In this edition of DDL’s PackReview series, DDL Packaging Engineers Scott Levy and Peter Johnson discuss some of the common questions they receive on ASTM F1980 Accelerated Aging Testing:
What is Accelerated Aging?
Accelerated Aging is a process of putting packaged products into a chamber, elevating the test temperature to claim a specific expiration date for a medical device product or package. ASTM-F1980 is meant for sterile medical packaging but many companies and or organizations have been using it to claim specific expiration dates for their products.
When to use it?
Primarily medical device manufacturers will use accelerated aging in their package validation to be in compliance with ISO 11607.
How does AA work?
ASTM-F1980 is the document; the theory itself is the Q10 theory. For every 10 degree increase it doubles the reaction rate of the materials. This Q10 factor came from the food industry. This is not an exact science but the FDA allows you to use this theory to get your products to market faster. But you will need to follow it up with real time aging. In doing so, you want to have conclusive evidence that you are not going to have issues with your package or product for that specific shelf life.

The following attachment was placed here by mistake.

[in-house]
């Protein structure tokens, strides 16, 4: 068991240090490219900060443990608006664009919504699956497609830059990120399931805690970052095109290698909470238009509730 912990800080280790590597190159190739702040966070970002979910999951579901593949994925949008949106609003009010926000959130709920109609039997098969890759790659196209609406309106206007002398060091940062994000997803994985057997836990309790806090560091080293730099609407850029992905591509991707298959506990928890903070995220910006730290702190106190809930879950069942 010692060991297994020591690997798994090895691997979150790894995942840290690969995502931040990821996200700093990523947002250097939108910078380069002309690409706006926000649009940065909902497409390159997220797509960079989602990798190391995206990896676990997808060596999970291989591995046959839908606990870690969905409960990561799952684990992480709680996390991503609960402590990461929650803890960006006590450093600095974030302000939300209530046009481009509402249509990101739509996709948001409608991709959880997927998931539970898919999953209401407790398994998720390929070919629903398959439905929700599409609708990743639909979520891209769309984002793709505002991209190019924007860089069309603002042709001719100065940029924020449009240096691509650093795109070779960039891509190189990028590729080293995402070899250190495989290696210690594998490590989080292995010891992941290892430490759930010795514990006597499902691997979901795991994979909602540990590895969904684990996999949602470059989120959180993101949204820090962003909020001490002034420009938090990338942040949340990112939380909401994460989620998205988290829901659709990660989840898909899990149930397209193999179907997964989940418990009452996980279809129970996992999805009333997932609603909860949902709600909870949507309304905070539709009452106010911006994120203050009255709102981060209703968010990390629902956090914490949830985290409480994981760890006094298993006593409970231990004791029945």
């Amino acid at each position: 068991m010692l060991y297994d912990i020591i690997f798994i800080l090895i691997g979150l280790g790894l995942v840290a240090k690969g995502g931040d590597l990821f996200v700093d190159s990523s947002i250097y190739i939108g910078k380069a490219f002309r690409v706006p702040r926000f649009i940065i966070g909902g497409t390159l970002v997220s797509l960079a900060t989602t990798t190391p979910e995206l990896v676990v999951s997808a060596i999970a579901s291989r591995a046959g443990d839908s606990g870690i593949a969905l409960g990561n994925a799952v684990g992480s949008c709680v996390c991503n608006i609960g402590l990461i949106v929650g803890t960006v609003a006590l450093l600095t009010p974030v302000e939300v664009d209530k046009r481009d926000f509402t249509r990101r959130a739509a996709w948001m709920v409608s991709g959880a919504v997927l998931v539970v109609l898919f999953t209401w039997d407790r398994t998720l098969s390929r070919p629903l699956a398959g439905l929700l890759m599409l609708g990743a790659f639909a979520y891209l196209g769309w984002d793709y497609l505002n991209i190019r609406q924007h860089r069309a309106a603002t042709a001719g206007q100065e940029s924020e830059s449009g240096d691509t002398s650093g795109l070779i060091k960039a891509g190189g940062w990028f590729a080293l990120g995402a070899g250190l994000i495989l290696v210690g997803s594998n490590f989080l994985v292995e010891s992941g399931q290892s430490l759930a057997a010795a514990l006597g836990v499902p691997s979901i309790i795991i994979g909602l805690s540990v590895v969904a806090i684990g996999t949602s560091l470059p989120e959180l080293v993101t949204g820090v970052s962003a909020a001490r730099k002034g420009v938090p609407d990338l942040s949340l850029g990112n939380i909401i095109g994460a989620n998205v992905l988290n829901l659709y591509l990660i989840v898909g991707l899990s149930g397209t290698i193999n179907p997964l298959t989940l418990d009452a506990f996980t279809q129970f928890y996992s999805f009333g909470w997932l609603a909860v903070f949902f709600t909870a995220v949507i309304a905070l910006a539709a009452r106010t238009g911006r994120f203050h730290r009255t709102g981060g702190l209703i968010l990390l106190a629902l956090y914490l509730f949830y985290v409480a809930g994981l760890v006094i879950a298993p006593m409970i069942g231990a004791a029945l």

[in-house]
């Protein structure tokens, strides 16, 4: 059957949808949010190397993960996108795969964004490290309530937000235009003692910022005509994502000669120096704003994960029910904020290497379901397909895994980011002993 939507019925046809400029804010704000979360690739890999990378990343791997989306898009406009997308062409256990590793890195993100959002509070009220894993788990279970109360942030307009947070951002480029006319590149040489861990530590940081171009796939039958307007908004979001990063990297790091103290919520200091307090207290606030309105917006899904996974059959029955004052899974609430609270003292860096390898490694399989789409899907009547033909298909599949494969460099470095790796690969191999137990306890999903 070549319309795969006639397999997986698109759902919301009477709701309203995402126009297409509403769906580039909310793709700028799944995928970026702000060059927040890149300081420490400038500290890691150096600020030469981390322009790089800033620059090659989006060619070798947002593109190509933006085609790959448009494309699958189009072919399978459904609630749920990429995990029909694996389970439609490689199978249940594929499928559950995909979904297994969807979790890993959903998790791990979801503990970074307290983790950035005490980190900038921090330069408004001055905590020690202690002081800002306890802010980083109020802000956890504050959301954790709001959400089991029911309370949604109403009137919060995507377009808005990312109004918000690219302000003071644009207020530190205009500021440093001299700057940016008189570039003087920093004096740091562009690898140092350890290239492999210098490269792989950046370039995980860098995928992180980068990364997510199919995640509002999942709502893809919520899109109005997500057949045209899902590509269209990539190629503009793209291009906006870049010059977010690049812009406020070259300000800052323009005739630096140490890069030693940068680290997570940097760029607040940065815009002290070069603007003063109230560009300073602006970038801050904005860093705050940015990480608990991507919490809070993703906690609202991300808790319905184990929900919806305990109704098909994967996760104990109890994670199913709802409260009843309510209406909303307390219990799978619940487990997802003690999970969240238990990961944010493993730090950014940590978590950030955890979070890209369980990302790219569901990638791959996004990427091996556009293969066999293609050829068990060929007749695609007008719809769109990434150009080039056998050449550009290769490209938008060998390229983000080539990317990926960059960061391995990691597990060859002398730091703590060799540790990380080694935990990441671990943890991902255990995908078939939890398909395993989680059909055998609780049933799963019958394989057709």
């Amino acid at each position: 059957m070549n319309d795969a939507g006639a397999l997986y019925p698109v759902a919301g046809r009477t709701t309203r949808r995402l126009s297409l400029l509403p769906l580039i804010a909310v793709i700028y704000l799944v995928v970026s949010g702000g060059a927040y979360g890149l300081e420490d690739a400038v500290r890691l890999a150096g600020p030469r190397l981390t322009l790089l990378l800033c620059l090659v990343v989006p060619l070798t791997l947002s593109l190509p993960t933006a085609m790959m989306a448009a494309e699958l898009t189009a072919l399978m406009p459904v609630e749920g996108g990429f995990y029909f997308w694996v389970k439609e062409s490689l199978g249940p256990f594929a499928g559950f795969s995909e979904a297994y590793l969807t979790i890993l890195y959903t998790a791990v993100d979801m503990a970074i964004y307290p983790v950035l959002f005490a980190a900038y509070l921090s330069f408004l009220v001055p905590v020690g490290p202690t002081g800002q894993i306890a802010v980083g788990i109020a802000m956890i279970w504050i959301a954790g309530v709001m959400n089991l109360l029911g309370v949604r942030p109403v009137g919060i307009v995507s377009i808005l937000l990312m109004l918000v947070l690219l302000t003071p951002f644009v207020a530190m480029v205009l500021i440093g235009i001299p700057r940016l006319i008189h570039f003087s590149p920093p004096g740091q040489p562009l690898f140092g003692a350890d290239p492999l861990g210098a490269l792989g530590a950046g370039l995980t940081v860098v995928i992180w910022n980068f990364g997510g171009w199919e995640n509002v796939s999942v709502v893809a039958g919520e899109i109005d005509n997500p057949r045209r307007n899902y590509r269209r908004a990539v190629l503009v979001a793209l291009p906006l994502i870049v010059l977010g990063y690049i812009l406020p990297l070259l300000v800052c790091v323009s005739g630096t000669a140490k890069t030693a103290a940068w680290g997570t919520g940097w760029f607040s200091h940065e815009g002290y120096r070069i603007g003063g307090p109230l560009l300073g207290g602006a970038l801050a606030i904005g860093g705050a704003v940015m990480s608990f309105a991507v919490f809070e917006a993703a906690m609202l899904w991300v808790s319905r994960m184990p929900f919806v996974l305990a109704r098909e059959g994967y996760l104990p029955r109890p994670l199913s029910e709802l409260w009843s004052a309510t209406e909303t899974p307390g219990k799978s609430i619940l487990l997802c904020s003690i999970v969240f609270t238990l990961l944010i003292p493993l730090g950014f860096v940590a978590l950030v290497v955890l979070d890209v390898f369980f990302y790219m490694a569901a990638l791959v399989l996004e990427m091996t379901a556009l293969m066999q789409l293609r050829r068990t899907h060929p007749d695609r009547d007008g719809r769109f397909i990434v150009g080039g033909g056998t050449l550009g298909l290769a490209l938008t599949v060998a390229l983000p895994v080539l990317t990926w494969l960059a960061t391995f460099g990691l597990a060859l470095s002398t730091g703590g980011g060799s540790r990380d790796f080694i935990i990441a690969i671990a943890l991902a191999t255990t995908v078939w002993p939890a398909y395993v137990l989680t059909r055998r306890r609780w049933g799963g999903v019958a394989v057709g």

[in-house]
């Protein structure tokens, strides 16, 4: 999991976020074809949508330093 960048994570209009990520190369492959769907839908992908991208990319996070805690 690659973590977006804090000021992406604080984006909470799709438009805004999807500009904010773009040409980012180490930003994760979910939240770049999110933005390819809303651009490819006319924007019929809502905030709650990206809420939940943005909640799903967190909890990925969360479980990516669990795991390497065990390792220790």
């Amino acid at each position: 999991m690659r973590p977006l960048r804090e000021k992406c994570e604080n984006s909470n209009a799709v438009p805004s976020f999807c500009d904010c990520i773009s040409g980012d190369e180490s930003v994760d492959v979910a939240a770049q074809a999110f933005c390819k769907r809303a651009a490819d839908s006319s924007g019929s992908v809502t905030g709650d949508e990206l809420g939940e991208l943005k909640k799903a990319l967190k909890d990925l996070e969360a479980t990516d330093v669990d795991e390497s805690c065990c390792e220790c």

Can you use any temperature for AA?
You need to understand where the softening or melting point is before you can pick a test temperature that is going to work properly. Accelerated aging is meant for homogeneous materials while most medical devices are comprised of multiple materials can lead to trouble. DDL Package Engineer Scott Levy tells a story of how early in his career at DDL he was working with a customer that wanted to use 70°C for accelerated aging for a product in a PETG tray. Scott put the trays into the chamber on a Friday and on the following Monday they were sludge and deformed on the bottom of the chamber. This was a great lesson and ever since then Scott makes sure to work with his customers to ensure they choose the proper temperature for their accelerated aging needs.
For more detail on the information, please watch our introduction video on Accelerated Aging Part 1.
If you have any questions, or need further information on Accelerated Aging or other testing services, please contact us to speak with one of our packaging engineers.